Copyright symbol © - wrapping the letter “c” will automatically create a copyright symbol on your word processor. Include the month and year, i.e., Copyright © April 2008 by “your name”.

U.S. Copyright Office, “Copyright Office Basics,” Who Can Claim Copyright,, Washington, DC, 2006

U.S. Copyright,
Writer Beware,

E-zine Author: Carol Denbow
Visit Carol’s new website at

Click here to receive this e-zine every month!

Interested in contributing to our monthly e-zine? Please send your comments, stories, requests, and questions to
Copyright © April 2008 by Plain & Simple Books, LLC
All rights reserved. The text of this publication, or any part thereof, may not be reproduced in any manner whatsoever without written permission from the publisher.

We are always happy to share the information provided in our e-zine as long as credits are included. For reprint permission please e-mail

Friday, April 11, 2008

The Memory Keeper's Daughter- Kim Edwards

"The Memory Keeper's Daughter"

An all-star cast featuring Dermot Mulroney, Gretchen Mol and Emily Watson stars in the adaptation of the New York Times best seller. Enter now for a chance to win an autographed copy of "The Memory Keeper's Daughter." Borders is proud to partner with Lifetime Networks for its original movie adaptation.

Premieres Saturday, April 12 at 9 pm et/pt.

Thursday, April 10, 2008

NH Dini

Several weeks ago I attended a sort-of promotion book of ARGENTEUIL by one senior writer in Indonesia, NH Dini at RUMAH SENI Semarang located at Kampung Jambe number 280. NH Dini herself as the main speaker, with Adhyanggono from Unika Soegijapranata as the moderator. NH Dini called ARGENTEUIL her autobiography which she wrote in the form of novel.

The first thing attracted my attention was when Dini said she has made herself accustomed to writing anything daily since she was very young in one special book she labeled ‘a red book’—because the cover of the book is red. The way she wrote in the red book was not like writing in diary—at least my way in writing diary --because she often used kinds of symbols recognized by herself only. From this ‘red book’ she improved her notes into many novels.

I asked whether she continued writing in her ‘red book’ after getting married. The background of my question was in the patriarchal culture—at least what I learned when I was a teenager from articles I read in magazines/books/newspapers—people believed that after getting married man and woman became one, each was the soul mate for the other. Therefore, women were not supposed to ‘confide in’ anybody else—including in their dead diary, the reflection of their own self—but to their husbands (I call ‘living diary’) that could be considered as the substitute of the dead diary. Husband and wife were supposed to be open to each other, no secrets between them. Dini said she continued writing in her diary—still using her secret symbols. Her husband let her do that and she was not ‘beaten’ by the so-called culture that I illustrated previously so that she didn’t teach her husband how to read the symbols. In other words it can be said that Dini kept doing her hobby and her husband let her have secrets. One moral lesson I was supposed to learn when I was in teenager—it was not sinful to keep something secretly from your husband—so that I wouldn’t have been beaten by the culture. Consequently, I would have had one most loyal friend, my ‘dead’ diary, when I was ‘buried’ under my sorrow because I couldn’t tell a human being. As a result, I wouldn’t have needed to be so depressed.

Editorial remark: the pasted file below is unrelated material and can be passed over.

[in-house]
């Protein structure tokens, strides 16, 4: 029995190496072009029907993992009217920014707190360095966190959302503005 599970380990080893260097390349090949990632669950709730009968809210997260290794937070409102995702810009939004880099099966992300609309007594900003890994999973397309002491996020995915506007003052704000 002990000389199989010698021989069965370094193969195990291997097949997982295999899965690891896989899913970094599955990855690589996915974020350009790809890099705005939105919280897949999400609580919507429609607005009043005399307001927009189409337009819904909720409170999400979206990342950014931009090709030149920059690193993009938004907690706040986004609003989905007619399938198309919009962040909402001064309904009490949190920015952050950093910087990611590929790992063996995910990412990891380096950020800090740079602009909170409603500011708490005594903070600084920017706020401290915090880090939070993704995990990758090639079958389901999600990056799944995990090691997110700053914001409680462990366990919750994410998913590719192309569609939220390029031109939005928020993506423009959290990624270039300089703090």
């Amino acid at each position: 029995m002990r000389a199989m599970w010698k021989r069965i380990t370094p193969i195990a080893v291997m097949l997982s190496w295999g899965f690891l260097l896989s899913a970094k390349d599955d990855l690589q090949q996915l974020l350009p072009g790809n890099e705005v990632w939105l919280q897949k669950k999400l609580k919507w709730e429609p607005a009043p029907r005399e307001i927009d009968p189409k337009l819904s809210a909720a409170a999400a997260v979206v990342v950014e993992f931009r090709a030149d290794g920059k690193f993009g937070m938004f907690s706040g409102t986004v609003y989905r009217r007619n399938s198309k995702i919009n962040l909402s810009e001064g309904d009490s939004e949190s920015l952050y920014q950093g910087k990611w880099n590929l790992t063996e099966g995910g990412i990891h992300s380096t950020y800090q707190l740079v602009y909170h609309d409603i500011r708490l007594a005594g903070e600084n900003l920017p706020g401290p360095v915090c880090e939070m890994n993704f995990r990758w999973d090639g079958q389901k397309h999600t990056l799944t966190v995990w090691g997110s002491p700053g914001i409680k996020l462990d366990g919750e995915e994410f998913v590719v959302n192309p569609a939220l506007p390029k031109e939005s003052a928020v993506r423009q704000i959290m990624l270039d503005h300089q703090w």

This is one thing I admire from NH Dini: as a Javanese woman who was born in the patriarchal Javanese culture, she already had a very progressive way of thinking. I believe this had happened before she moved to western countries to follow her husband where of course she was somewhat westernized.

The second thing I noted down from the discussion was when Dini said her two novels—PADA SEBUAH KAPAL and LA BARKA—were forbidden to be in the library of some schools in Jakarta in 1970s. The reason was because the two novels illustrated many inappropriate scenes. Surprisingly when she went to Indonesia to visit her mother in that decade, she was invited by Pondok Pabelan to give a talk about her writing career, and she found the two novels in the library there. She was questioning if some public schools in Jakarta—usually considered more receptive to anything since it was the metropolis city—forbade the students to read the novels, why Pabelan, the Islamic school, provided the novels in the library. It means Pabelan let the students read them.